Release management

Release numbering

The Forgejo release numbers are composed of the Gitea release number followed by a dash and a serial number. For instance:

  • Gitea v1.21.0 will be Forgejo v1.21.0-0, v1.21.0-1, etc

The Gitea release candidates are suffixed with -rcN which is handled as a special case for packaging: although X.Y.Z is lexicographically lower than X.Y.Z-rc1 is is considered greater. The Forgejo serial number must therefore be inserted before the -rcN suffix to preserve the expected version ordering.

  • Gitea v1.21.0-rc0 will be Forgejo v1.21.0-0-rc0, v1.21.0-1-rc0
  • Gitea v1.21.0-rc1 will be Forgejo v1.21.0-2-rc1, v1.21.0-3-rc1, v1.21.0-4-rc1
  • Gitea v1.21.0 will be Forgejo v1.21.0-5, v1.21.0-6, v1.21.0-7
  • etc.

Because Forgejo depends on Gitea, it must retain the same release numbering scheme to be compatible with libraries and tools that depend on it. For instance, the tea CLI or the Gitea SDK will behave differently depending on the server version they connect to. If Forgejo had a different numbering scheme, it would no longer be compatible with the Gitea ecosystem.

From a Semantic Versioning standpoint, all Forgejo releases are pre-releases because they are suffixed with a dash. They are syntactically correct but do not comply with the Semantic Versioning recommendations. Gitea is not compliant either and Forgejo inherits this problem.

Stable release process

The TL;DR: to publish a vX.Y.Z-N release is to:

Semantic version

  • Update the FORGEJO_VERSION variable in the Makefile

Create a milestone and a check list

  • Create a Forgejo vX.X.Z-N milestone set to the date of the release
  • Create an issue named [RELEASE] Forgejo vX.Y.Z-N with a description that includes a list of what needs to be done for the release with links to follow the progress
  • Set the milestone of this issue to Forgejo vX.X.Z-N
  • Close the milestone when the release is complete

Cherry pick the latest commits from Gitea

The vX.Y/forgejo branch is populated as part of the rebase on top of Gitea. The release happens in between rebase and it is worth checking if the matching Gitea branch, release/vX.Y contains commits that should be included in the release.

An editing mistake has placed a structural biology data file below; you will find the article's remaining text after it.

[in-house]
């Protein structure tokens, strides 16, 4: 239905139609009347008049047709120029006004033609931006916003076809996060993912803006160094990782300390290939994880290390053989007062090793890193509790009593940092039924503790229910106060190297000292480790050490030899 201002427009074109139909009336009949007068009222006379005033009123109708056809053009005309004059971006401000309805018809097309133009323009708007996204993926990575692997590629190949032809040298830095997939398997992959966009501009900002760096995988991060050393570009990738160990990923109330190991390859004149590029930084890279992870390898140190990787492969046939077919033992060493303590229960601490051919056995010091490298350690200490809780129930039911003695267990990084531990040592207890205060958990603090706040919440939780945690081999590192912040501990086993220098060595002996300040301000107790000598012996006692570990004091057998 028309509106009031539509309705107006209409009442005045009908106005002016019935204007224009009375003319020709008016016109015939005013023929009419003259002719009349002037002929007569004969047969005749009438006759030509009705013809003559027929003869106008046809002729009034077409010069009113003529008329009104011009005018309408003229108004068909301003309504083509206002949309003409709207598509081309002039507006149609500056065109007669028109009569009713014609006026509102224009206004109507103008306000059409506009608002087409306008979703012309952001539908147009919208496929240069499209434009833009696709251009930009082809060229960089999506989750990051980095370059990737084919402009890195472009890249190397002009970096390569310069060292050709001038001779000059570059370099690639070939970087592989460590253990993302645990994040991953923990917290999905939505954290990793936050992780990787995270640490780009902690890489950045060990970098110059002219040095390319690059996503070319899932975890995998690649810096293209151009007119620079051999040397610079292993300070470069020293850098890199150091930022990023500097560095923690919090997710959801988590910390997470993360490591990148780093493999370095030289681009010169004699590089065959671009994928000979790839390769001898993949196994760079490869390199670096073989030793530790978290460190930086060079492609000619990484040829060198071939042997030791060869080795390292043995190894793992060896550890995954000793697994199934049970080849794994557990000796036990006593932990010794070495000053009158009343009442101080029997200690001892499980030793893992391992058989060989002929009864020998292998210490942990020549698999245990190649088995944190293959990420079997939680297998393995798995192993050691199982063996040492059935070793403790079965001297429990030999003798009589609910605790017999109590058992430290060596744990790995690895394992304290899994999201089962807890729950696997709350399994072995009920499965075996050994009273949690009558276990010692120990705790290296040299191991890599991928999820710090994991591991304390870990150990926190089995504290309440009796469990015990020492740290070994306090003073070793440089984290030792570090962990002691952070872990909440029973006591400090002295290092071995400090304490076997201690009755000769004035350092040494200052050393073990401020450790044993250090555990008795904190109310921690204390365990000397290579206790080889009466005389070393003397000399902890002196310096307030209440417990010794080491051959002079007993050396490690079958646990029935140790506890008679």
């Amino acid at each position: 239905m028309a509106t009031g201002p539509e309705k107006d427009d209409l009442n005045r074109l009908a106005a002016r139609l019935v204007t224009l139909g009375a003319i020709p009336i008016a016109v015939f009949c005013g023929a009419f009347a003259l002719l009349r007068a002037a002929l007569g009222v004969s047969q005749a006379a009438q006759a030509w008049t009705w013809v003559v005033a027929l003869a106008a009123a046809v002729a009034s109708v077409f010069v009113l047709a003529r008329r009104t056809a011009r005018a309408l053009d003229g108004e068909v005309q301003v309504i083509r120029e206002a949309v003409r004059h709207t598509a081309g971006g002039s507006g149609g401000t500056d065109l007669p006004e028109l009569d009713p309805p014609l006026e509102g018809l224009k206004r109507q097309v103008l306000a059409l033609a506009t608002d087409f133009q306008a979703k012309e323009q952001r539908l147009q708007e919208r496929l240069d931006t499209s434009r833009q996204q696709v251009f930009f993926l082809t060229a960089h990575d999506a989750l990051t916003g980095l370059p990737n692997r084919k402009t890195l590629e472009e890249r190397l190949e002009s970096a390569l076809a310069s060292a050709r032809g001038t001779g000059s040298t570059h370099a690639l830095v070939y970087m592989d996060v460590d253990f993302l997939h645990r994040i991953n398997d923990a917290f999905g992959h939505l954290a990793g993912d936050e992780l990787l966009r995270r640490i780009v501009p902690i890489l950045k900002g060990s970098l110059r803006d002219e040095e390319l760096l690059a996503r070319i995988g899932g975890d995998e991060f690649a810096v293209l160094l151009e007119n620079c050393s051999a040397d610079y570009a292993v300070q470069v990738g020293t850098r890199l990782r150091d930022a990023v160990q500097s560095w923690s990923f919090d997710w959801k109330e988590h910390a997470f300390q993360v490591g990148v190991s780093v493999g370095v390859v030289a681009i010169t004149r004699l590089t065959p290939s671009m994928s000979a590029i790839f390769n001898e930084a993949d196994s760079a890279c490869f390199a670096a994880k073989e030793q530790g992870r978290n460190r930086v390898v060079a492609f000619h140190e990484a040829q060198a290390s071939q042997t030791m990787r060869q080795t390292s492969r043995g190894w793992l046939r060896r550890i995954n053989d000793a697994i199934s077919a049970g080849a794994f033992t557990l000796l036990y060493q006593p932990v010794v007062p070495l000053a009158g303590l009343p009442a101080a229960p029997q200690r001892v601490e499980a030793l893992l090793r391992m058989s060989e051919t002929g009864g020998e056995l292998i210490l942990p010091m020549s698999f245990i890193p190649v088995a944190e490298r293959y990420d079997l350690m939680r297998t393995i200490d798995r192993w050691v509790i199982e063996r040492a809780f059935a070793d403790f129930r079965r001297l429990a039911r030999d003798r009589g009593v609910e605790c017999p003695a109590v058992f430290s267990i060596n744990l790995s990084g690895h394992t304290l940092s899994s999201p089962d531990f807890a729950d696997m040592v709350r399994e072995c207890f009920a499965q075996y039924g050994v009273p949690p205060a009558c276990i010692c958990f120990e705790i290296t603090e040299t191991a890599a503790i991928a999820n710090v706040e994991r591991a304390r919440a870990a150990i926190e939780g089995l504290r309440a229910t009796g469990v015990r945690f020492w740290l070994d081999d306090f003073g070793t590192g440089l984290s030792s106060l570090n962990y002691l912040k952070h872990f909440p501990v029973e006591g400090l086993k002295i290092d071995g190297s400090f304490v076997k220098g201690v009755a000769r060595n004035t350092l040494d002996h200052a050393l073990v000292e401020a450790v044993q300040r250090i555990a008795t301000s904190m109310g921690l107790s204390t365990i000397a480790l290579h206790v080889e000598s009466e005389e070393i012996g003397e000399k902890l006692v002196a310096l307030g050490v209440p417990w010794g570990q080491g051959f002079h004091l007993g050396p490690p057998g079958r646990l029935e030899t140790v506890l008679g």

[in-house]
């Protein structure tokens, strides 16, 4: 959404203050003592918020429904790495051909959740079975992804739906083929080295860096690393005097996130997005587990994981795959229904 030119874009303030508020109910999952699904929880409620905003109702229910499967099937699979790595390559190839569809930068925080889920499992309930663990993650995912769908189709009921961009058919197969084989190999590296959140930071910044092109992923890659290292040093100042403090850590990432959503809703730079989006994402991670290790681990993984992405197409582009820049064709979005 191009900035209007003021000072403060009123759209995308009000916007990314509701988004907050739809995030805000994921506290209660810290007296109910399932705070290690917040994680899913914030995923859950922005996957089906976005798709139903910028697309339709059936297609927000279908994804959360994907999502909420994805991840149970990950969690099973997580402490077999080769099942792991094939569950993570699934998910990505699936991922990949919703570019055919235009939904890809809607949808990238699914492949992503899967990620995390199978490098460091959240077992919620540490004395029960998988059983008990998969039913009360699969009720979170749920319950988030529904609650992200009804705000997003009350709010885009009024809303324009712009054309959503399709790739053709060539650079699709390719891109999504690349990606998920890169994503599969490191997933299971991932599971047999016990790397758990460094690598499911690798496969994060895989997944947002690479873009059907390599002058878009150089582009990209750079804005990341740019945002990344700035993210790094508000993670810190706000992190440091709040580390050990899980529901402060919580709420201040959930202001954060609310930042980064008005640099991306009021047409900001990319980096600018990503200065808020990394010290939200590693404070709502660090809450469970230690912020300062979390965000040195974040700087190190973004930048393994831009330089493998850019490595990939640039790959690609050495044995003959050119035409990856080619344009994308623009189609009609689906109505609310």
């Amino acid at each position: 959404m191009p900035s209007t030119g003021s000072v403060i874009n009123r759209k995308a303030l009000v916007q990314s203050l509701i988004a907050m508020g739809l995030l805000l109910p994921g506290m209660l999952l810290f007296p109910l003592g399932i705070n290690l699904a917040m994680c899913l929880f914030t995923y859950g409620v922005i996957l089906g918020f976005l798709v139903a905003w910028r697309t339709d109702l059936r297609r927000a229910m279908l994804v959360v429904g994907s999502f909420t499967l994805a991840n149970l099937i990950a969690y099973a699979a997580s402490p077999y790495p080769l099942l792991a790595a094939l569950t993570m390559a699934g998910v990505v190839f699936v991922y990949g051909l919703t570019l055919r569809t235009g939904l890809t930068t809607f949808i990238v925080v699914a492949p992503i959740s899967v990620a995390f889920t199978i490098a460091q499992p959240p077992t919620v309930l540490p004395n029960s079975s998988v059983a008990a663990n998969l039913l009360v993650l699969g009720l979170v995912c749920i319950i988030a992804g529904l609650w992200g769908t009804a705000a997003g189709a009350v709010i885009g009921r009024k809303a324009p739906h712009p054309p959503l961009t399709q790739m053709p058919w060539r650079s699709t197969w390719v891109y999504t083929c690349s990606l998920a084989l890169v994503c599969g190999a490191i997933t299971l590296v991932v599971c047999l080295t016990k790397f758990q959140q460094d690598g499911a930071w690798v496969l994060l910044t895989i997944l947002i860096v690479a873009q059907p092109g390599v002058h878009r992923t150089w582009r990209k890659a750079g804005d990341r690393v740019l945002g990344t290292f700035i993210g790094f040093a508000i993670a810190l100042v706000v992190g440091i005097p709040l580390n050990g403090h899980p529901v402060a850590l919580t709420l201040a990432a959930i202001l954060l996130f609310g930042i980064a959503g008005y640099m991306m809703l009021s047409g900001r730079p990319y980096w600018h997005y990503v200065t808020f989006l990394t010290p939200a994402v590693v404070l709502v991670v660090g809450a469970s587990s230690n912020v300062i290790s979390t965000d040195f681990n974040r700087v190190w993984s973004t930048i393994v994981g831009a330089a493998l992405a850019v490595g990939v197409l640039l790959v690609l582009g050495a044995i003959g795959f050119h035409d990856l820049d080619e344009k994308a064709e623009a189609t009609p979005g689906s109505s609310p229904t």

• cherry-pick -x the commits
  • push the vX.Y/forgejo branch including the commits
  • verify that the tests pass

Release Notes

  • Add an entry in

Forgejo release building and testing

When Forgejo is released, artefacts (packages, binaries, etc.) are first published by the CI/CD pipelines in the organization, to be downloaded and verified to work.

It will trigger a build workflow that:

If the build fails, the logs of the workflow can be found in for debugging. Once the build is successful, it must be copied to

It will trigger a publish workflow that:

To verify the container images, the end-to-end integration tests can be used. Push a branch with the location of the release under test to run a collection of test workflows.

Reach out to packagers and users to manually verify the release works as expected.

Forgejo release publication

It will trigger a workflow to:

Forgejo release mirror

The repository is a read-only mirror updated daily with the release assets and the branches from

Forgejo runner publication

The release is built on, which is a mirror of

The release is published on, which is a mirror of It is behind a VPN and its role is to copy and sign release artifacts.

If publishing the release needs debug, it can be done manually:

It can also be done from the CLI with forgejo-runner exec and providing the secrets from the command line.

Securing the release token and cryptographic keys

For both the Forgejo runner and Forgejo itself, copying and signing the release artifacts (container images and binaries) happen on a Forgejo isntance running behind a VPN to safeguard the token that has write access to the Forgejo repository as well as the cryptographic key used to sign the releases.

Website update

DNS update

  • Update the TXT record that starts with forgejo_versions= to be forgejo_versions=vX.Y.Z-N

Standard toot

The following toot can be re-used to announce a minor release at For more significant releases it is best to consider a dedicated and non-standard toot.

#Forgejo vX.Y.Z-N was just released! This is a minor patch. Check out the release notes and download it at If you experience any issues with this release, please report to

Experimental release process

An experimental release is published every time an update of the Forgejo dependencies is completed. This release is named after the next stable release, with the -test suffix. For instance v1.22.0-test.

When the stable release is in its final stages, it is replaced by the release candidates, which changes the suffix to be -X-rcN. For instance v1.22.0-2-rc1.

Release signing keys management

A GPG master key with no expiration date is created and shared with members of the Owners team via encrypted email. A subkey with a one year expiration date is created and stored in the secrets repository (openpgp/20??-release-team.gpg), to be used by the release pipeline. The public master key is stored in the secrets repository and published where relevant ( for instance).

Master key creation